Obvious, right? Ask about any certifications that they hold, what continuing education they pursue, and how they keep abreast of the changing market.

How does the payment work?

Understand up front whether you’ll pay for services based on a set fee, a percentage of transactions, or assets under management. Which is best for you depends on how much you’re going to invest and how often you plan to trade.

What’s your investment philosophy?

Some financial advisors are going to help you work on one area of your portfolio. Others look at your portfolio as a whole. You should also get a sense of whether or not the advisor is more aggressive or passive. There’s no right answer here. The point is to find an advisor who matches your comfort level and needs.

Who can you provide for references?

The best thing to do is get two references from current clients, as well as a third reference from a professional who does not work for the same firm. This shows you that his clients are happy and that he is professionally respected.

What will I find if I research your regulatory record?

You’ll have to do the legwork here to find out how honest the potential advisor is. However, he should be upfront about any regulatory violations, especially since some are nothing for a customer to worry about, such as settled customer complaints or failing to get his marketing materials pre-approved. You can use a search tool like BrokerCheck to search the background and experience of potential advisors.

The key traits of a good financial advisor to look for include someone knowledgeable, whose investment philosophy makes you comfortable, who is attentive to your needs, who looks at the big picture as well as the small details, who has strong communication skills, who can teach you (in laymen’s terms) about your financial plan, and who you can trust.

Red flags

Note, there are red flags that are a clear sign to make a beeline for the door (or hang-up button) such as if the advisor recommends any of the following:

  • Replacing your whole life policies with term life policies and investing the difference.
  • Taking equity out of your home to invest it.
  • Buying a variable annuity for the tax benefits without first maxing out your tax-deferred retirement plan.
  • Charging you 1% of your assets for portfolio management without offering services beyond investments and without explaining how or why you’re invested.
  • Deciding where to invest your money based on their commission structure.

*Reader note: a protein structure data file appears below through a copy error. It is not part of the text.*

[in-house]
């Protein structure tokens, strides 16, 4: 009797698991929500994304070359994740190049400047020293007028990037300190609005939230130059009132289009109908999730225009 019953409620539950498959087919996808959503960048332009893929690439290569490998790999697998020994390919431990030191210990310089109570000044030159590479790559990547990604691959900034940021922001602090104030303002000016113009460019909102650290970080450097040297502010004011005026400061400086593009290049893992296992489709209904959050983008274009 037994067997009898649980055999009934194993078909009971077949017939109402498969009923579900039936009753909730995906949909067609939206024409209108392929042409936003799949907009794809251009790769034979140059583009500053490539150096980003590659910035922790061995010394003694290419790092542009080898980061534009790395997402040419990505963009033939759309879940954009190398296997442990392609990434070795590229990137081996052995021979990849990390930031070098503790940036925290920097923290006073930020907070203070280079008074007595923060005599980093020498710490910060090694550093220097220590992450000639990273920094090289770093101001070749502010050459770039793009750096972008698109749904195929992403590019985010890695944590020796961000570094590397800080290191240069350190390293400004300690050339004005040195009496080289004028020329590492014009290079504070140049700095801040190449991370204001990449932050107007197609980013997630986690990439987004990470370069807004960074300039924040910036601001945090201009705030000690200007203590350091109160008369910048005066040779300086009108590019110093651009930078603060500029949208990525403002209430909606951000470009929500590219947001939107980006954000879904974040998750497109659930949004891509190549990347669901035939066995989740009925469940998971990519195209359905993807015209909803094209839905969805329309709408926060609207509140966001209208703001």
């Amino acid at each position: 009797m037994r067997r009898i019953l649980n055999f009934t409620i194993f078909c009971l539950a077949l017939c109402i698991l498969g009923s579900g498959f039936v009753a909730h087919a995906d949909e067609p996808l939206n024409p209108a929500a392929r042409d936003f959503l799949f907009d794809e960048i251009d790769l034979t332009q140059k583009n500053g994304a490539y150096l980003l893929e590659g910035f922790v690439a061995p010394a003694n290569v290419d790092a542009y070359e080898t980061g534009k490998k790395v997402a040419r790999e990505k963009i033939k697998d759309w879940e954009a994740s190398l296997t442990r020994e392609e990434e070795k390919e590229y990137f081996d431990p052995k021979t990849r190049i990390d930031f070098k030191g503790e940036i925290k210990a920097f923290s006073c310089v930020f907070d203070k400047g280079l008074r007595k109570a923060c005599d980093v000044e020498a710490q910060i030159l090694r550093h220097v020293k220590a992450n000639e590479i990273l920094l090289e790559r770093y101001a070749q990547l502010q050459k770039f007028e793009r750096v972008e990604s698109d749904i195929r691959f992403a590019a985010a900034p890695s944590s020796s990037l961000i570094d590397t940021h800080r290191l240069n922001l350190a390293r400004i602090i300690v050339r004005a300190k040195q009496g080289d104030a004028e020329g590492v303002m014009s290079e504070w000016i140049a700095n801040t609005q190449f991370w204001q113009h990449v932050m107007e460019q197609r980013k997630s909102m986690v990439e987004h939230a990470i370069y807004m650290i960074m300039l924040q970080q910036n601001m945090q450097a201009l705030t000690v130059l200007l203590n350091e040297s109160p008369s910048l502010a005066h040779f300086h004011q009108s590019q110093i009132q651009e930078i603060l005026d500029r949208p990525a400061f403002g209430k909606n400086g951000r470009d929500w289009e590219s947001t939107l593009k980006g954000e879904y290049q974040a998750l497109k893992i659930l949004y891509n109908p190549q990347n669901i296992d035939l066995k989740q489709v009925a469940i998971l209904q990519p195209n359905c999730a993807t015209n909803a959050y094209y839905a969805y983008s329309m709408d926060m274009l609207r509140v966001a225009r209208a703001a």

• None of these put your best interests first, which is now required of Registered Investment Advisors, as per the fiduciary standard.

These red flags have you doing things such as putting money that is already doing something useful—giving your home value and protecting your family in the event of the unthinkable—into risky, get-rich-quick schemes. Any financial planner worth his salt will never advise you to do them.

4. Make a decision

Once you’ve interviewed the shortlist of advisors, reflect on the interviews. Which one do you think is the overall best fit? You should consider your gut feelings, did any of them make you feel confident and positive about your future? Did any of them give you a suspicious feeling or did you feel you could trust any of them? How about their level of experience, reputation, certification, and investment philosophy? Choose the one who provides the best overall value of the bunch. If you don’t feel great about any of them, start over from step one.

How to choose a good financial advisor: The bottom line

The most important question you need to ask when you’re looking for a financial advisor is: Do I like and trust this person? You’re going to be in close communication with them. If you constantly feel like you have to second guess their advice, or you think that they are a painful person to interact with, it’s going to be hard to have a fruitful working relationship.

Do your due diligence, but also trust your gut and you’ll be sure to have a financial advisor that works for you and your family’s financial future and security. And remember, it’s not a one-and-done decision. Keep checking in with yourself to see if you are still happy with the person as time goes on. Ask yourself if they are keeping your best interests in mind, staying true to what they promised, and delivering the results you need.

For help finding leading financial advisors without hours of research or networking, browse our list below– complete with reviews and ratings from the firm’s past clients.